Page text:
Just a few more minutes everyone!
July 11, 2013 at 11:00AM   
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Jeannie Nguyen
Let's get started!
Q1) How do you know when it is the right time to remodel your space?
July 11, 2013 at 11:04AM   
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Robin Amorello, CKD CAPS - Atmoscaper Design
A1) A kitchen or bath remodel can be triggered by many things. Failing appliances or cabinetry, leaks, outdated finishes or a bad original design. Regardless of the reason, the right time to pull the trigger is when you have a solid plan in hand and are both emotionally and financially prepared to endure a remodel. It is an invasive process, but if placed in the right hands, does not have to be a bad experience on any level and will result in many happy years of enjoyment in your space.
July 11, 2013 at 11:05AM     
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Kayron Brewer, CKD, CBD / Studio K B
A1)
Many times it is the condition of the existing installation, ie : failing appliances or leaky showers that demand a remodel.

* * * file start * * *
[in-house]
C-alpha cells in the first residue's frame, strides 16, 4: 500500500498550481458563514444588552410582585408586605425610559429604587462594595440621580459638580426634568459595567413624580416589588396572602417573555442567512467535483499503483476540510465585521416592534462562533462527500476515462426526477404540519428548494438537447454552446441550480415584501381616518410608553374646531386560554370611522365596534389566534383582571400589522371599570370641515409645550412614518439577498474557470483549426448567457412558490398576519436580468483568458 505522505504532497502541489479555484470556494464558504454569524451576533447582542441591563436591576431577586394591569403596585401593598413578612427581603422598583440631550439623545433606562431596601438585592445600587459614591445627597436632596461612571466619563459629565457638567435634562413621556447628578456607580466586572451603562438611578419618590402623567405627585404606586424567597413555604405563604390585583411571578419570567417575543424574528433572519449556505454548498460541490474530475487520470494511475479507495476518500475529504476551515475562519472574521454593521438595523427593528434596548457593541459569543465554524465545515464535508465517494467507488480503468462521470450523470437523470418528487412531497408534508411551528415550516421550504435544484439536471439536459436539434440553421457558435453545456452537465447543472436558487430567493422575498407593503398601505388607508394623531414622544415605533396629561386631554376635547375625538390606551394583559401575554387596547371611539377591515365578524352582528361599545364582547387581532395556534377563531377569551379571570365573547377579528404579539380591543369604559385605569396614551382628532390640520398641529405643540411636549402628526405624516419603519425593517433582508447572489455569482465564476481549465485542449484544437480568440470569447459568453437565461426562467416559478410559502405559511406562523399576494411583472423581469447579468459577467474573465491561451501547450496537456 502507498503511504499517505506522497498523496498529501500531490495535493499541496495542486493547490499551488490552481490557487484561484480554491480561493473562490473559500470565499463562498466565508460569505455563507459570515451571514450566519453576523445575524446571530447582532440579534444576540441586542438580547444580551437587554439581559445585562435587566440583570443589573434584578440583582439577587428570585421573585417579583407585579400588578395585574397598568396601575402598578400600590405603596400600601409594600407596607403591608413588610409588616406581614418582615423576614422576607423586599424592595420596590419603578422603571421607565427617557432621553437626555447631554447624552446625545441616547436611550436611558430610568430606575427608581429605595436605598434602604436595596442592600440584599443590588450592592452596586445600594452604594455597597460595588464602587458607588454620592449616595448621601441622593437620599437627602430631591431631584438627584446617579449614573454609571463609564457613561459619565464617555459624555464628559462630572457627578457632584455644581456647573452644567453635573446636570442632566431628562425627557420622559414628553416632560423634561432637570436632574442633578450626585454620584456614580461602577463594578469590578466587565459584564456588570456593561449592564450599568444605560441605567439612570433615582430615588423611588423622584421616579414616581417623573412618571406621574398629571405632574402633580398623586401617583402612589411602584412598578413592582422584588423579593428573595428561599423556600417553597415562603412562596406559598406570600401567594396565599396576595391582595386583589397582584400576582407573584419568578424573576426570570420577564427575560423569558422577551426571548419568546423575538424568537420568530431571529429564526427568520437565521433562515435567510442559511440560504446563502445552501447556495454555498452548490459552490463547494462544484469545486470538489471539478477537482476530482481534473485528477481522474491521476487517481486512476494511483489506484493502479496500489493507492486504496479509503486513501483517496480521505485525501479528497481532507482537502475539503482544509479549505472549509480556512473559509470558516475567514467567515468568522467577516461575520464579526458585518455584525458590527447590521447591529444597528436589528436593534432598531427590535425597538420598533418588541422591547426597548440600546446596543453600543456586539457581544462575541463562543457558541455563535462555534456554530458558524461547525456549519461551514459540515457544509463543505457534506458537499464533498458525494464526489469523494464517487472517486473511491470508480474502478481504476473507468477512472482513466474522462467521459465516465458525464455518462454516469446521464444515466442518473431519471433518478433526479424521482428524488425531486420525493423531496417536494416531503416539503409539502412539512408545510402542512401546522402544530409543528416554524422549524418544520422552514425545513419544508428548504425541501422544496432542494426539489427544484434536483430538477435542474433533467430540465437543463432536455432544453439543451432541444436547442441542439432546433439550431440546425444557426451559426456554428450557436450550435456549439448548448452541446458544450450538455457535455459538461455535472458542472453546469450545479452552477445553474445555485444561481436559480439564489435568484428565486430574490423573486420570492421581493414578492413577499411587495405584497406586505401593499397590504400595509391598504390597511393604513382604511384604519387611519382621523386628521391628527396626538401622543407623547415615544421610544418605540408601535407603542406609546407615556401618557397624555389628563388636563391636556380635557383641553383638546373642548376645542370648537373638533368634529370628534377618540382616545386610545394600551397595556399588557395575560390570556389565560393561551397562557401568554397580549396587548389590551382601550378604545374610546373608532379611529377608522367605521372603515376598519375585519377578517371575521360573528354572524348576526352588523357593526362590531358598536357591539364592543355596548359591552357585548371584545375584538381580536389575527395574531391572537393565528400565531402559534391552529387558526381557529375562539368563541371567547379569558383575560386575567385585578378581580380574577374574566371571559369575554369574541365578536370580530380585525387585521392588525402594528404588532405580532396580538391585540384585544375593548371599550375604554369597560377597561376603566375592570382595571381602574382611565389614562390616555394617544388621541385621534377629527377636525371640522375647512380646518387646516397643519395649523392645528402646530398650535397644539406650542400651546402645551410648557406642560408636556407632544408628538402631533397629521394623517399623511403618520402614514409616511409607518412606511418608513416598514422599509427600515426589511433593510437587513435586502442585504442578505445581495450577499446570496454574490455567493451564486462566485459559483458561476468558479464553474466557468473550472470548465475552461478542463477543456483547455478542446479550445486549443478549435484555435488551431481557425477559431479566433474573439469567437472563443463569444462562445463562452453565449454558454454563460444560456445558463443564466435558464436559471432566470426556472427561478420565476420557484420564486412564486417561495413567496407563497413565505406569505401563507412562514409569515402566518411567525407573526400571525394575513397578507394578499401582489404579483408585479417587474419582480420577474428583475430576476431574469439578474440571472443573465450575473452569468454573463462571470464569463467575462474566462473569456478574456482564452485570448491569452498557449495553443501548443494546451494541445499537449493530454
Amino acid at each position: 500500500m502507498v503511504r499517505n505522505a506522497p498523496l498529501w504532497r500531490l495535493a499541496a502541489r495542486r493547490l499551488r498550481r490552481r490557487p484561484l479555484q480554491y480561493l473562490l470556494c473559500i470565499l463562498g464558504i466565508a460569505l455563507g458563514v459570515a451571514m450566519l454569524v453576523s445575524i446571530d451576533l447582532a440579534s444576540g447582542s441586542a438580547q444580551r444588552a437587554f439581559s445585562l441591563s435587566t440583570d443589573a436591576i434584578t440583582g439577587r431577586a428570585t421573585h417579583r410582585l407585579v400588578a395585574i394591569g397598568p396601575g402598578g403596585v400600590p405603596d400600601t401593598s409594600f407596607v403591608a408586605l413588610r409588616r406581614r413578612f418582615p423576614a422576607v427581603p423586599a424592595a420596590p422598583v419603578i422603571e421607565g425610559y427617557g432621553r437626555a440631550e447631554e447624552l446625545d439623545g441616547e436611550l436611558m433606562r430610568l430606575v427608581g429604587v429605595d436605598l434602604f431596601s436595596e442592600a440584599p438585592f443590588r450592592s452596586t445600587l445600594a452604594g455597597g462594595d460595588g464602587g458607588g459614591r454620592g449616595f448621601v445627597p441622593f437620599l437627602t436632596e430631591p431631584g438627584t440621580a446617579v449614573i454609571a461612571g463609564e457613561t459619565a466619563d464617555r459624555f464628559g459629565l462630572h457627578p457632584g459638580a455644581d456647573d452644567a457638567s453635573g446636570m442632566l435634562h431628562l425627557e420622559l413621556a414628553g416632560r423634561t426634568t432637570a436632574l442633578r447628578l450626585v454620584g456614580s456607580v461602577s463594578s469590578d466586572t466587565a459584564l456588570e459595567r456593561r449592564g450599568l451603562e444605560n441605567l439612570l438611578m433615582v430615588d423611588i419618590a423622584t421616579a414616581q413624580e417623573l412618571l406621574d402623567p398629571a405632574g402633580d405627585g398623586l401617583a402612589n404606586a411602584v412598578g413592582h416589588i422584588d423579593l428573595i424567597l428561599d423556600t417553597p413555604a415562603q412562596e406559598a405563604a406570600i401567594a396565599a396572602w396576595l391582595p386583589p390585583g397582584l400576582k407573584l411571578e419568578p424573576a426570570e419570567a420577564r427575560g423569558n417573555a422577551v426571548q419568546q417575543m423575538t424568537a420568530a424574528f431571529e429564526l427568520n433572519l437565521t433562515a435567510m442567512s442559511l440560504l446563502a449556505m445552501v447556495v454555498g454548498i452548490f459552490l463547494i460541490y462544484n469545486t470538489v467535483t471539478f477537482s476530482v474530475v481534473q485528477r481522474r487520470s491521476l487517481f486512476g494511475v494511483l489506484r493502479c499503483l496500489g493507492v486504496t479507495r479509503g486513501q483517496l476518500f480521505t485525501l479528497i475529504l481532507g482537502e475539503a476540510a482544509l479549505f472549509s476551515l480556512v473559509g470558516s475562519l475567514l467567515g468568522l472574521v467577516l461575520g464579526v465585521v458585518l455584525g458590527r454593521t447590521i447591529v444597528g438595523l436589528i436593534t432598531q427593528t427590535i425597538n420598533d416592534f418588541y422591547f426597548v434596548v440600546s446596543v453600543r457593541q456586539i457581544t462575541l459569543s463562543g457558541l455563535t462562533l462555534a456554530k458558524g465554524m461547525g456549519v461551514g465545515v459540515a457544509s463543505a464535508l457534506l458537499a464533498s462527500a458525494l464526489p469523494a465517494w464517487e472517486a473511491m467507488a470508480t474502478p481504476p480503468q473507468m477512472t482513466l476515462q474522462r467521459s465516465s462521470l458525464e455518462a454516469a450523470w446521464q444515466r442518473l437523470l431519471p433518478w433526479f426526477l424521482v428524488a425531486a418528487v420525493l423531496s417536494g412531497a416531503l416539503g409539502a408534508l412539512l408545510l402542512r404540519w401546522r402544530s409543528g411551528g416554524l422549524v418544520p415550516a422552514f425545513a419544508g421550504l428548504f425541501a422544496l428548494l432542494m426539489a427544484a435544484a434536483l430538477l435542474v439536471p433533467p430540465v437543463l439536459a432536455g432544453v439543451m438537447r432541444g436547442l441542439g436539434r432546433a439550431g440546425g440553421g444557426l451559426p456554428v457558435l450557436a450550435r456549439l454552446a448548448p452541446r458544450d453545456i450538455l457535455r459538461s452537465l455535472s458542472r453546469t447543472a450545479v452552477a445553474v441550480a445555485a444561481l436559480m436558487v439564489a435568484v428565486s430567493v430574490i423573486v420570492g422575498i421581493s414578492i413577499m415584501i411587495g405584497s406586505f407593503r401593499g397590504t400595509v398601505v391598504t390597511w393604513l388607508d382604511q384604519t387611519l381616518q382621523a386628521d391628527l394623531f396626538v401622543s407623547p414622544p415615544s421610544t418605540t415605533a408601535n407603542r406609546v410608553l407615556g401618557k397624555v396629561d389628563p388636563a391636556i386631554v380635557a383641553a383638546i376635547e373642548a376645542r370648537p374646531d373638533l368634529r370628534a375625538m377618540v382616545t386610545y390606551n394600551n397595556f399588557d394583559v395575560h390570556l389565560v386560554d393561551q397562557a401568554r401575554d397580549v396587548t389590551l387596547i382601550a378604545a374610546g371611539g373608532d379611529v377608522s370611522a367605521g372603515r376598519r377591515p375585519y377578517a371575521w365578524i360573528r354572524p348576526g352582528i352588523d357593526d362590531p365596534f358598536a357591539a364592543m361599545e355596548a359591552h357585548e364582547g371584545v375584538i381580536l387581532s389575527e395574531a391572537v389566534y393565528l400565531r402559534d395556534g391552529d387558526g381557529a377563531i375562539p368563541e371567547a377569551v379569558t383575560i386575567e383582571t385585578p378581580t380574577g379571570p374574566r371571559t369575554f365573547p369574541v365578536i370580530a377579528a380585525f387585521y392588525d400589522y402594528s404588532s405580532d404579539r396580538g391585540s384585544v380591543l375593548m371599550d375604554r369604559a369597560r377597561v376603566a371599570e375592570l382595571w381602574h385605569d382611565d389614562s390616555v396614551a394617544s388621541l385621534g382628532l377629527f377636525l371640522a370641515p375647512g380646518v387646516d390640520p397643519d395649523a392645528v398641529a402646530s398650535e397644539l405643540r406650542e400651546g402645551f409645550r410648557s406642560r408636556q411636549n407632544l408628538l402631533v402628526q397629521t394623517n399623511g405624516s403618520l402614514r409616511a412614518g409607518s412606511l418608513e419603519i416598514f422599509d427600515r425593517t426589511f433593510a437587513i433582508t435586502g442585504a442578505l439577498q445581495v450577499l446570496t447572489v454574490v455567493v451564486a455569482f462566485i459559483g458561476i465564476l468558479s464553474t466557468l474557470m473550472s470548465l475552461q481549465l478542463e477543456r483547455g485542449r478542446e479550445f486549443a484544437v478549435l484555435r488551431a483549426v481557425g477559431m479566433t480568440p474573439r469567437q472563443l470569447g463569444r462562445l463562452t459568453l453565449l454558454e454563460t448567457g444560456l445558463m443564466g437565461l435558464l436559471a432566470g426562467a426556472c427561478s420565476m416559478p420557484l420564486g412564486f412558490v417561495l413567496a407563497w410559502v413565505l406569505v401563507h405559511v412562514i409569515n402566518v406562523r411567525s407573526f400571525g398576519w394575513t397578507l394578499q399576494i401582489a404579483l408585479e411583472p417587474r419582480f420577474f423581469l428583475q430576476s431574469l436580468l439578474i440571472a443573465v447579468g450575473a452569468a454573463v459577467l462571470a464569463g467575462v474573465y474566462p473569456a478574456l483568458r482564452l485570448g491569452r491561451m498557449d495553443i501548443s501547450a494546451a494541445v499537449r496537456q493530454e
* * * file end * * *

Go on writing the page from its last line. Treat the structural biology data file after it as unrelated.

Also, I suggest remodeling when you have time to put into it and not on a tight deadline. Remodeling for a wedding or baby 3 months prior to the event is asking for much more added stress on everyone.
July 11, 2013 at 11:06AM     
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Kayron Brewer, CKD, CBD / Studio K B
@Robin, you are right! It is important to be emotionally ready for a remodel as it does invade the homeowner's space and can be tiring and overwhelming at times.
July 11, 2013 at 11:10AM     
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Emily Hurley
I think I fall into the category of people that wait until things are falling apart, which is unfortunate!
July 11, 2013 at 11:10AM   
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Jeannie Nguyen
Q2) What is one common mistake homeowners make when trying to make smart investments for a kitchen or bath remodel?
July 11, 2013 at 11:10AM